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This skillful synthesis of political science and history examines the impact of the French colonial myth - the vision of an indissoluble link between France and the colonies - on France's political elite during the constitutional crisis of 1946. The author traces the evolution of the colonial myth over more than a century and shows how this conception influenced the values, goals, and decisions of both metropolitan and overseas leaders. He dissects the strategies of de Gaulle, the French Communists, the colonial deputies, and the other participants in the constitutional debate, showing how each group sought to bargain for institutions that fit its view of France's colonial role. D. Bruce Marshall's investigation of French internal and international politics yields a cogent explanation of the failure of French leaders to grasp the nature of colonial nationalism and of their inability to find a peaceful path to decolonization. "A splendid piece of research," says Wm. Roger Louis of the book. "Nothing like it exists in French, not to mention English. It fills a major gap in the literature of colonial history."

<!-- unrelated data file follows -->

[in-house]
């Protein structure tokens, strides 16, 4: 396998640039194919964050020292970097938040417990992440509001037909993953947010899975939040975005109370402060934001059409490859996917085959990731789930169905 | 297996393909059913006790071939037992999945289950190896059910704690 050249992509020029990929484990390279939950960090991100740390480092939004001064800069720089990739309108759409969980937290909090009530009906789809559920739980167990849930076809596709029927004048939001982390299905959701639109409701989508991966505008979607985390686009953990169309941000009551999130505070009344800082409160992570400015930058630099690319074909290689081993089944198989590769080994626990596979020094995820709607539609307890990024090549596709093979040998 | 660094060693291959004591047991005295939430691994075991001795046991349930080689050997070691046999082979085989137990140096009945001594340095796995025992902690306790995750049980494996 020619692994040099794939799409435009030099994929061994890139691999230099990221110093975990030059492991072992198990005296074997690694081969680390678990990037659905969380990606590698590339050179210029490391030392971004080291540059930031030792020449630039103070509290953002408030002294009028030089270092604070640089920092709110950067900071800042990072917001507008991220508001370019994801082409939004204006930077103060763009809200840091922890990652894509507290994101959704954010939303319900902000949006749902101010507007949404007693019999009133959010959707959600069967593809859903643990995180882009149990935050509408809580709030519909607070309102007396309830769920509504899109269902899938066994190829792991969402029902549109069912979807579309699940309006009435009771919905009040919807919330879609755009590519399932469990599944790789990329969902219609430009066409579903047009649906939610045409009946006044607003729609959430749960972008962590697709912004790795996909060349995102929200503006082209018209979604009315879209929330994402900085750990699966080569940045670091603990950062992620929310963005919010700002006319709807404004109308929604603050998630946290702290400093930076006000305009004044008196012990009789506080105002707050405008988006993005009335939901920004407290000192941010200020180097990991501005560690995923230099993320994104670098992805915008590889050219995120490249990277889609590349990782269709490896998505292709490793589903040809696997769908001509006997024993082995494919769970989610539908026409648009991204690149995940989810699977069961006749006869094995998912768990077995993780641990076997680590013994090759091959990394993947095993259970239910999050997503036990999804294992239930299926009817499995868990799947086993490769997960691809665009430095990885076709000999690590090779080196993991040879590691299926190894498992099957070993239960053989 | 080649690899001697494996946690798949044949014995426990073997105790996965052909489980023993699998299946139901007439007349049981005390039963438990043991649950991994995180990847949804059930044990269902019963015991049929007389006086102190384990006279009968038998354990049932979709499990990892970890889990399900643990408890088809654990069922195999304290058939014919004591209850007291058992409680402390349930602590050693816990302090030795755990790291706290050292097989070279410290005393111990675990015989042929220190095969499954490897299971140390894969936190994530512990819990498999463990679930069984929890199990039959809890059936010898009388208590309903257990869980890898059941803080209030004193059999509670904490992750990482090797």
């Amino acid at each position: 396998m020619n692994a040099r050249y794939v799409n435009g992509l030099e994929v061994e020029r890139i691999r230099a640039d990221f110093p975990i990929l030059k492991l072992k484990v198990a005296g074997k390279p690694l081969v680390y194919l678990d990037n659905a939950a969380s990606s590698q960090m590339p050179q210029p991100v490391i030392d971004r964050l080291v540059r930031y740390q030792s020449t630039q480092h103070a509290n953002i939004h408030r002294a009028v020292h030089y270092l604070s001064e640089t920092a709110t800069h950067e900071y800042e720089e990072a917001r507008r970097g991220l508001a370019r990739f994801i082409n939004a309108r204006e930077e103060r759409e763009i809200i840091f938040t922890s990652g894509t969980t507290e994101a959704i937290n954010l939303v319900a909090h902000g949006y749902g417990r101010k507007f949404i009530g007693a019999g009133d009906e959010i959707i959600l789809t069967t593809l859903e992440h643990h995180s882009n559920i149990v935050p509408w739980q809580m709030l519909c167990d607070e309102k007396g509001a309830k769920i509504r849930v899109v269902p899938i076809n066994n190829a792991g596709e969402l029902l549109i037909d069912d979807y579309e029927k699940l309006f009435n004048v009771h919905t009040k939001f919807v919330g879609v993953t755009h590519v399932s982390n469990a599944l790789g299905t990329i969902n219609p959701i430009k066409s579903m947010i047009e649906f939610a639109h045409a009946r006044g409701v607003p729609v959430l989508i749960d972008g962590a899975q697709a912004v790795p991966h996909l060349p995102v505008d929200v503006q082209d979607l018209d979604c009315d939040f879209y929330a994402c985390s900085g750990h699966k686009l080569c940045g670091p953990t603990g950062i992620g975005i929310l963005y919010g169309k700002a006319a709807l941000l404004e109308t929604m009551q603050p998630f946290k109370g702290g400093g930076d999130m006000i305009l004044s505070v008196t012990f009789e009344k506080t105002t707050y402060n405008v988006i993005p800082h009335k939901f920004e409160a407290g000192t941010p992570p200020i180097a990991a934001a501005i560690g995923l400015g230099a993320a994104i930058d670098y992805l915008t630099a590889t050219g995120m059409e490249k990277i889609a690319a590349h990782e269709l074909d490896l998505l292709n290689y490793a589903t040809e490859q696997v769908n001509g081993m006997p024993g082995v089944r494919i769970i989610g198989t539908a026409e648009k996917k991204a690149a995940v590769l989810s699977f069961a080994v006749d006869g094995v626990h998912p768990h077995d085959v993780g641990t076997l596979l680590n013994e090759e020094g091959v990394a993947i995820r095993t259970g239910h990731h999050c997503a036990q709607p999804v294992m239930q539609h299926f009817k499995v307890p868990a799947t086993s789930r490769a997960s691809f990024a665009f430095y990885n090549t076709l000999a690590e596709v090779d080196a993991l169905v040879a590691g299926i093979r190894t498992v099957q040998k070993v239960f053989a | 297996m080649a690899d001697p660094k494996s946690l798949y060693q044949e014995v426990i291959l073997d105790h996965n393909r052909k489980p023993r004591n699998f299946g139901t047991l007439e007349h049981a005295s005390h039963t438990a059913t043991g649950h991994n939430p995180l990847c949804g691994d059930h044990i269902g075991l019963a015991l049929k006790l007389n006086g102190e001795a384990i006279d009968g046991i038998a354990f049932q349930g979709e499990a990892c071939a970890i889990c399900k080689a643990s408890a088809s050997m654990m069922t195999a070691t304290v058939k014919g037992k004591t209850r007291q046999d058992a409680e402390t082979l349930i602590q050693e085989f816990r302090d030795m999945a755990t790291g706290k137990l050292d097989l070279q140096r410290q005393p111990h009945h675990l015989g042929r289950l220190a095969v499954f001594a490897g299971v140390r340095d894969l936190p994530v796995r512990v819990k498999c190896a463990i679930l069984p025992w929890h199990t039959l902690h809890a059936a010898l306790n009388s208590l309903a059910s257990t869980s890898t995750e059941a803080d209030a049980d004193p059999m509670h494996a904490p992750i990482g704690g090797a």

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Book Description Yale University Press, 1973. Hardcover. Condition: New. Seller Inventory # DADAX0300012128
Book Description Yale University Press, 1973. Condition: New. book. Seller Inventory # M0300012128
Book Description Condition: New. New. Seller Inventory # STR-0300012128